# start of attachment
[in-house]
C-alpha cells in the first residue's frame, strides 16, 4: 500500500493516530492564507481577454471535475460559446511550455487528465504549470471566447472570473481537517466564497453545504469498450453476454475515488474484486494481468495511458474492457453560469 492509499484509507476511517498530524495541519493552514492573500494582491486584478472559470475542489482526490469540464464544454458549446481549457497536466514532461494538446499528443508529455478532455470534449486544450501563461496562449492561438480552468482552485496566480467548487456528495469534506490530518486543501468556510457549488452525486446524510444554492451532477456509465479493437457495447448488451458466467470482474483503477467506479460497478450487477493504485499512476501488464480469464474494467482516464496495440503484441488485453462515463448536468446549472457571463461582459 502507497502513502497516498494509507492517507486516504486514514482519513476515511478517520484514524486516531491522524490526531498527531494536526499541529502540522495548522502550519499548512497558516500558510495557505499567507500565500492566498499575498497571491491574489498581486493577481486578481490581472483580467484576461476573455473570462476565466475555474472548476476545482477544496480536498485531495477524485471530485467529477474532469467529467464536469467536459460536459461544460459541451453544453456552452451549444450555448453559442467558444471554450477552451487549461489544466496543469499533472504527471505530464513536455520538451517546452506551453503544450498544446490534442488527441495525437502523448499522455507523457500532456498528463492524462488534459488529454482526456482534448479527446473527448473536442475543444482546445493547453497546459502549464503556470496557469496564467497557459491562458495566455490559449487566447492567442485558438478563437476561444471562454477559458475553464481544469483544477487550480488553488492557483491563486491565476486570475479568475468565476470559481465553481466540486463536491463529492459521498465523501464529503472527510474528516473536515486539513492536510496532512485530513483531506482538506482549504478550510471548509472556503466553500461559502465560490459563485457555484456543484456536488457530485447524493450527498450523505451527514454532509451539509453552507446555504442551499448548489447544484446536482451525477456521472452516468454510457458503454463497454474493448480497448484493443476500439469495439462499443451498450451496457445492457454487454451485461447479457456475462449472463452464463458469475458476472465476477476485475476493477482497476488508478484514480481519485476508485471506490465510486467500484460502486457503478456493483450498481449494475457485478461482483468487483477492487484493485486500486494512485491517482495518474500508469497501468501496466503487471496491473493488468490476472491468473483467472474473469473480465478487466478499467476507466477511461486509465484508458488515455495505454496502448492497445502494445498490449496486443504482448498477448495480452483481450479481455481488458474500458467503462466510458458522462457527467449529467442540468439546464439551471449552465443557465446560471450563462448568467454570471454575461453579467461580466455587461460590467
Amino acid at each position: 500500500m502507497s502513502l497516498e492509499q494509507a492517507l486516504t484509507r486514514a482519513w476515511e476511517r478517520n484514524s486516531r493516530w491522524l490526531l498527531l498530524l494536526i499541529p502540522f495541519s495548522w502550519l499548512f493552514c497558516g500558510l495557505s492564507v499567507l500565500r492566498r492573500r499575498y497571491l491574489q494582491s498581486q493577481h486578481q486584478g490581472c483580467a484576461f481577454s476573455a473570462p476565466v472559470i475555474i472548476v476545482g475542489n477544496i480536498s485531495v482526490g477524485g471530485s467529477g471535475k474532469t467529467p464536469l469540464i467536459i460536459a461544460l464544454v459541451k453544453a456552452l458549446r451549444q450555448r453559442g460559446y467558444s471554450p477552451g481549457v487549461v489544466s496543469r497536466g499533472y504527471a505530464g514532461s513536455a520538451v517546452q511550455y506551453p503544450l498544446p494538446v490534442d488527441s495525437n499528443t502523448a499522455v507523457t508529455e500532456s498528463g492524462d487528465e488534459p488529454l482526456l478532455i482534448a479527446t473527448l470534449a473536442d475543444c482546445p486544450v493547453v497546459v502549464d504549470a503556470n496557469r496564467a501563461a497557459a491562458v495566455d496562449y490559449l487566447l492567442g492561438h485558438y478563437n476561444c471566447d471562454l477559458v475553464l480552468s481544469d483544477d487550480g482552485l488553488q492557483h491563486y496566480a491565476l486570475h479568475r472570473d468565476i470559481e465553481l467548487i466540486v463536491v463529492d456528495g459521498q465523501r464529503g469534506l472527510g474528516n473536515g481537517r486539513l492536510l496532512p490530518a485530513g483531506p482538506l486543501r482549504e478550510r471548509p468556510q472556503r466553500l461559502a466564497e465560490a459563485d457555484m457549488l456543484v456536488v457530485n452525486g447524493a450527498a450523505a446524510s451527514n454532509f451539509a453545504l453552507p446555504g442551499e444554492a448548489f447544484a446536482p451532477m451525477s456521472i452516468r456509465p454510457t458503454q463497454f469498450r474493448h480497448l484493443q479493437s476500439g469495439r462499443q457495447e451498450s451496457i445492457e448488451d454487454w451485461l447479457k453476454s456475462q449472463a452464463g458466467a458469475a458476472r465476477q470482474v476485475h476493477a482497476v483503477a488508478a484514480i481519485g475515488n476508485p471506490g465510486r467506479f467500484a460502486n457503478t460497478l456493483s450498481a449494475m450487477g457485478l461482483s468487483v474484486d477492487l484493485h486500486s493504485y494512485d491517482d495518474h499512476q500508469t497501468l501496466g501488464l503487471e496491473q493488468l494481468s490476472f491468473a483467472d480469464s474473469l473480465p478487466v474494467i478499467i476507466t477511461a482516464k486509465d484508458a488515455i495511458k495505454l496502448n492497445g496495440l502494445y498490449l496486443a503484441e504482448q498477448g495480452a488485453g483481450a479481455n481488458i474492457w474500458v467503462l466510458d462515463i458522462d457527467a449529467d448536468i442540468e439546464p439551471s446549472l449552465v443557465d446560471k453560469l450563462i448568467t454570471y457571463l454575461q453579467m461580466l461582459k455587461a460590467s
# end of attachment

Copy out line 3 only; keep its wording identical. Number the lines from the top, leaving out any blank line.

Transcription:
Amino acid at each position: 500500500m502507497s502513502l497516498e492509499q494509507a492517507l486516504t484509507r486514514a482519513w476515511e476511517r478517520n484514524s486516531r493516530w491522524l490526531l498527531l498530524l494536526i499541529p502540522f495541519s495548522w502550519l499548512f493552514c497558516g500558510l495557505s492564507v499567507l500565500r492566498r492573500r499575498y497571491l491574489q494582491s498581486q493577481h486578481q486584478g490581472c483580467a484576461f481577454s476573455a473570462p476565466v472559470i475555474i472548476v476545482g475542489n477544496i480536498s485531495v482526490g477524485g471530485s467529477g471535475k474532469t467529467p464536469l469540464i467536459i460536459a461544460l464544454v459541451k453544453a456552452l458549446r451549444q450555448r453559442g460559446y467558444s471554450p477552451g481549457v487549461v489544466s496543469r497536466g499533472y504527471a505530464g514532461s513536455a520538451v517546452q511550455y506551453p503544450l498544446p494538446v490534442d488527441s495525437n499528443t502523448a499522455v507523457t508529455e500532456s498528463g492524462d487528465e488534459p488529454l482526456l478532455i482534448a479527446t473527448l470534449a473536442d475543444c482546445p486544450v493547453v497546459v502549464d504549470a503556470n496557469r496564467a501563461a497557459a491562458v495566455d496562449y490559449l487566447l492567442g492561438h485558438y478563437n476561444c471566447d471562454l477559458v475553464l480552468s481544469d483544477d487550480g482552485l488553488q492557483h491563486y496566480a491565476l486570475h479568475r472570473d468565476i470559481e465553481l467548487i466540486v463536491v463529492d456528495g459521498q465523501r464529503g469534506l472527510g474528516n473536515g481537517r486539513l492536510l496532512p490530518a485530513g483531506p482538506l486543501r482549504e478550510r471548509p468556510q472556503r466553500l461559502a466564497e465560490a459563485d457555484m457549488l456543484v456536488v457530485n452525486g447524493a450527498a450523505a446524510s451527514n454532509f451539509a453545504l453552507p446555504g442551499e444554492a448548489f447544484a446536482p451532477m451525477s456521472i452516468r456509465p454510457t458503454q463497454f469498450r474493448h480497448l484493443q479493437s476500439g469495439r462499443q457495447e451498450s451496457i445492457e448488451d454487454w451485461l447479457k453476454s456475462q449472463a452464463g458466467a458469475a458476472r465476477q470482474v476485475h476493477a482497476v483503477a488508478a484514480i481519485g475515488n476508485p471506490g465510486r467506479f467500484a460502486n457503478t460497478l456493483s450498481a449494475m450487477g457485478l461482483s468487483v474484486d477492487l484493485h486500486s493504485y494512485d491517482d495518474h499512476q500508469t497501468l501496466g501488464l503487471e496491473q493488468l494481468s490476472f491468473a483467472d480469464s474473469l473480465p478487466v474494467i478499467i476507466t477511461a482516464k486509465d484508458a488515455i495511458k495505454l496502448n492497445g496495440l502494445y498490449l496486443a503484441e504482448q498477448g495480452a488485453g483481450a479481455n481488458i474492457w474500458v467503462l466510458d462515463i458522462d457527467a449529467d448536468i442540468e439546464p439551471s446549472l449552465v443557465d446560471k453560469l450563462i448568467t454570471y457571463l454575461q453579467m461580466l461582459k455587461a460590467s